2023 National Compensation Matrix: Say What?

National Compensation Matrix

Two years ago, after the 2021 National Compensation Matrix (NCM) was issued, we published a blog that referred to the release as a “whimper” because it was simply an update of the 2020 version. Last year was more of the same, where the 2022 NCM was just an update of the 2021 version using an escalation factor. No significant changes occurred. However, 2023 is the third year of this three-year cycle, and the 2023 NCM is not an update; it is now a new year, new data. Surveys were used to create and update this tool for 2023.

Since this new NCM should reflect compensation levels throughout the AE industry, looking at the actual results is appropriate. Since the last NCM updates were created using an escalation factor without real-time data, it would seem that this year’s version would give us some insight into how AE executive salaries are tracking “average” salaries.

To say we were surprised about the 2023 results is an understatement. The escalation factor for 2021 was 3.0%, and for 2022 was 3.8%; thus, the reasonable compensation levels seemed “reasonable.”

Before the 2023 release of the NCM, we used a 5.1% escalation factor, which came from the Bureau of Labor Statistics. Thus, the computed reasonable compensation for the President of a $10,000,000 engineering firm would calculate to $492,948 using a 5.1% escalation factor, which makes sense since the compensation using the NCM for 2022 was $469,028. The brand new 2023 NCM came out, and since many of our audits have yet to be issued, we chose to use the NCM numbers for reasonable compensation. WOW!

According to the 2023 NCM, the reasonable compensation for the President of a $10,000,000 AE firm is…….$448,304!

That amount is $20,724 less than the 2022 amount and a whopping $44,644 less than our computed number. Even using the escalation factor for the Bipartisan Budget Act (BBA) of 3.7%, the 2023 NCM number is $38,078 less.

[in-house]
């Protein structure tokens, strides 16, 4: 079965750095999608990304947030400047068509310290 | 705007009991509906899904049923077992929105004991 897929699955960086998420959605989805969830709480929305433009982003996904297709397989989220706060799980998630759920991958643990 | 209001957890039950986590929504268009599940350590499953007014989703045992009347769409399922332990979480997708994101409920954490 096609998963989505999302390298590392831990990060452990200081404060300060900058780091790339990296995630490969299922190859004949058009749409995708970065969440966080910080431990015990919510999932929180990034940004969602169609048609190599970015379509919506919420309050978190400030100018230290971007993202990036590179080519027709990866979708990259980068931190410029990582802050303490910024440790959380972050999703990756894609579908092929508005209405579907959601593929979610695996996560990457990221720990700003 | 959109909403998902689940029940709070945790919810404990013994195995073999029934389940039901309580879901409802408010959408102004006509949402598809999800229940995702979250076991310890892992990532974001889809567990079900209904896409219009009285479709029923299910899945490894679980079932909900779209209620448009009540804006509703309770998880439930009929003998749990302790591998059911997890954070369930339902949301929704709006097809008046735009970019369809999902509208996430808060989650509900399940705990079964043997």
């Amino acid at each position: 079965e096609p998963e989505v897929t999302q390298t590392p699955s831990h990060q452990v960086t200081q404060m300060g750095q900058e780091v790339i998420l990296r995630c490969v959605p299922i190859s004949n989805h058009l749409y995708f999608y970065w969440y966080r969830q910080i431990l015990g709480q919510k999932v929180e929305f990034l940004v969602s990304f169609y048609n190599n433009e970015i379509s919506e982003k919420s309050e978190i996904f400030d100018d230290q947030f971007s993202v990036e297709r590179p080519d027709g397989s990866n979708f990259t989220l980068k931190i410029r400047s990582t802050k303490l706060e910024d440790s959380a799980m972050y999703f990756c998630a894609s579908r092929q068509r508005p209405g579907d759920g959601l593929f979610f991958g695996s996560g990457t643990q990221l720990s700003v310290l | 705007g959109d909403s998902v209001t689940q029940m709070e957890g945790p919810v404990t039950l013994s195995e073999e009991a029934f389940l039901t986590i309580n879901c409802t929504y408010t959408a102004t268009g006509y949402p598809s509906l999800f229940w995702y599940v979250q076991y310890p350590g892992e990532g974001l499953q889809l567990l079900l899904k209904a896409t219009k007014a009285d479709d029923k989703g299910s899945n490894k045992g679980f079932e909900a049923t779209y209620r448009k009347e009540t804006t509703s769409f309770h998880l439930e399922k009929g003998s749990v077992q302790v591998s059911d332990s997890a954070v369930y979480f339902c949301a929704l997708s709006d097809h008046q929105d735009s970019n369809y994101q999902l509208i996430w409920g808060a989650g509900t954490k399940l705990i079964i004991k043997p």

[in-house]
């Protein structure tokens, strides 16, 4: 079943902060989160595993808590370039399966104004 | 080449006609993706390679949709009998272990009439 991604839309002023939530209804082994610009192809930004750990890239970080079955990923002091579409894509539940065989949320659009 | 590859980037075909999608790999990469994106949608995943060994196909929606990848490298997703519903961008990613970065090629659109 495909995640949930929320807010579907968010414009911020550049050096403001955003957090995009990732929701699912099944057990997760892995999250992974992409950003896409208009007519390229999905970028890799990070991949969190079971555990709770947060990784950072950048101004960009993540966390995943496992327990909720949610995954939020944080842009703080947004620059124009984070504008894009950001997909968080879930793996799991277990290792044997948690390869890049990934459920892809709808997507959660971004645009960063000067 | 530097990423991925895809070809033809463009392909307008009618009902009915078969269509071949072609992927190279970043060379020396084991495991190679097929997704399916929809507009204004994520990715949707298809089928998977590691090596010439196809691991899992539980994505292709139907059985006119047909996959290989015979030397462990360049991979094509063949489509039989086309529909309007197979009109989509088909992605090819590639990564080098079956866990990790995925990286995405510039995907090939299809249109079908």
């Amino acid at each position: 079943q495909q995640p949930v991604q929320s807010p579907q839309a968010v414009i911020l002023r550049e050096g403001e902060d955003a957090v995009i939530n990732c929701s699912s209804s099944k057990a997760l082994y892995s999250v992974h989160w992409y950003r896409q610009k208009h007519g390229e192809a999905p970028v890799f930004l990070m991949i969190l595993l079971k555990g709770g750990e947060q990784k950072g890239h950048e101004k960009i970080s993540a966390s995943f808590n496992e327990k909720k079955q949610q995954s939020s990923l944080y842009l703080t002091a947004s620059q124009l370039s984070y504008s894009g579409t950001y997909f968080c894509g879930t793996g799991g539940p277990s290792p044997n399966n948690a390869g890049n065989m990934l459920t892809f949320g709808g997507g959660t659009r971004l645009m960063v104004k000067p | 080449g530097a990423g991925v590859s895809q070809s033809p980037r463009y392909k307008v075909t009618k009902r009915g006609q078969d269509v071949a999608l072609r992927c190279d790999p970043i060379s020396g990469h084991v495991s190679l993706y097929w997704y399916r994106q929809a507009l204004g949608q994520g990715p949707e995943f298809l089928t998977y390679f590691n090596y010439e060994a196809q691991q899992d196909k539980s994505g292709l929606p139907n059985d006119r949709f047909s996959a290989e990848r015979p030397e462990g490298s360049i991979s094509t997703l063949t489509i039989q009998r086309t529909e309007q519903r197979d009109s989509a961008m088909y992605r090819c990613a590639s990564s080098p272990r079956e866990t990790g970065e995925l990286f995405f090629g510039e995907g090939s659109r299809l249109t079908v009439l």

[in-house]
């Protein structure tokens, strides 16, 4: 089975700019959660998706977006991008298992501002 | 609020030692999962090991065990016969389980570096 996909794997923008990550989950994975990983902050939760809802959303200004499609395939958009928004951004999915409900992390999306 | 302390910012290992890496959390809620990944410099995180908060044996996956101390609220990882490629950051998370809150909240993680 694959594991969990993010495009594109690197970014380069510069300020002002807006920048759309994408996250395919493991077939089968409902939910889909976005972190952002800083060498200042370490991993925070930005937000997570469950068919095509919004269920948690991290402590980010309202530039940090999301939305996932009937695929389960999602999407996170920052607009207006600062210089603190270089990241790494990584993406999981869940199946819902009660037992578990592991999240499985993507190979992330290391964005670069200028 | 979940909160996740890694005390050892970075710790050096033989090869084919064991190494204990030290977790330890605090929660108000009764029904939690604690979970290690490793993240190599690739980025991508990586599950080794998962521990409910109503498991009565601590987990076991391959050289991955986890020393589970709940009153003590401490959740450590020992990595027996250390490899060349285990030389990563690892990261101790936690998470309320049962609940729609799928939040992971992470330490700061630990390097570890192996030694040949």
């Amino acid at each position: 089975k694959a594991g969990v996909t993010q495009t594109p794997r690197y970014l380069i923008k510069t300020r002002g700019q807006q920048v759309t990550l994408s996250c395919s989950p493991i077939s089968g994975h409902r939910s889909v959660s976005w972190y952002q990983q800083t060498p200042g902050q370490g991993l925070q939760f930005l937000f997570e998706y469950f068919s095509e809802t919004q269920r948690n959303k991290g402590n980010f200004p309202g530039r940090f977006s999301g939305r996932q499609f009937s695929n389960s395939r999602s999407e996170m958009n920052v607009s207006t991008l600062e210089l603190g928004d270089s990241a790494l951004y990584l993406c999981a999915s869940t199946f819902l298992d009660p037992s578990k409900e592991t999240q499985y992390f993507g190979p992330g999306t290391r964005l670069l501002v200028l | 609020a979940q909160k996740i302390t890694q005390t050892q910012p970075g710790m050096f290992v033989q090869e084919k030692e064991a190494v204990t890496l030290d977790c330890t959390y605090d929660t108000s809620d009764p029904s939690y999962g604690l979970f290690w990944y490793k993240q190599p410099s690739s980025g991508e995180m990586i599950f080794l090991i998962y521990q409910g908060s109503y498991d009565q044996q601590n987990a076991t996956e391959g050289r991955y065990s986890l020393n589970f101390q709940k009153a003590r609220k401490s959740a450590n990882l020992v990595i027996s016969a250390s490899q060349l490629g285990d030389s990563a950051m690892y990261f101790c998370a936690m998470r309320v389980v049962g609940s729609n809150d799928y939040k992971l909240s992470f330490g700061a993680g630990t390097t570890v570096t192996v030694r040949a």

I thought this had to be some error, so I computed reasonable compensation levels using the 2020, 2021, 2022, and 2023 NCMs for various positions with revenue numbers of $10,000,000, $20,000,000, and $30,000,000 for President, Executive Vice President, and Senior Vice President. The change between 2020 and 2021 and 2021 and 2022 were the same. For 2023 the change for President of a $10,000,000 firm was 4.4% LESS than in 2022, for the Executive Vice President of a $20,000,000 firm was 2.1% LESS than in 2022, and for the Senior Vice President of a $30,000,000 firm was 1.4% LESS than 2022.

Pretty amazing. The only winners I can see are executives over the BBA cap. Their reasonable compensation increased from $568,000 to $589,000, a 3.7% increase.

What happened?

Are executive salaries for AE firms lower this year than last? As a matter of fact, the compensation for the President of a $10,000,000 firm this year is less than the 2021 amount. There are three possible reasons for what is going on.

First, I have always felt there was insufficient participation in salary surveys, and this year’s results may be a symptom. For the 2022 PSMJ survey (the last one published), only 266 firms participated. At SN, we have used PSMJ, Zweig, and Dietrich (now Pearl Meyer) salary surveys in the past, and the participation has been consistent over the years, with around 250 firms. So, tens of thousands of presidents are being limited in their compensation by 266 presidents; that is a problem.

The second issue is timing. This year’s NCM was published on March 16th and obviously did not contain the PSMJ data since it has not been published for this year. Which brings into question how many surveys were used for the NCM?

And third, I don’t believe firms participate in multiple surveys since they can be somewhat time-consuming. Thus, if four surveys are used, and each survey has 250 respondents, there may be 1,000 firms establishing reasonable compensation for the NCM, but this year PSMJ was not used, or the 2022 survey was used. Regardless, we’re working with minimal data.

What is the solution?

During our Government Contracting training program, I stress the need for firms to participate in salary surveys. Pick one and be consistent. The more firms that participate, the better the data will be. Regardless, the results of the NCM this year are shocking and will affect allowable overhead. Hopefully, the unallowable compensation over the reasonable limits based on the 2023 NCM won’t be enough to swing the overhead too much.

Next Steps

Please get in touch with me if you have questions about leveraging this year’s NCM or would like to discuss developing your FAR-allowable overhead rates.
And make plans to join us for our in-person FAR training courses this Fall. These two-day events are chock full of information, including the compensation matrix, proper compensation planning, and executive compensation under FAR.

T. Wayne Owens, CPA, CGMA, CDA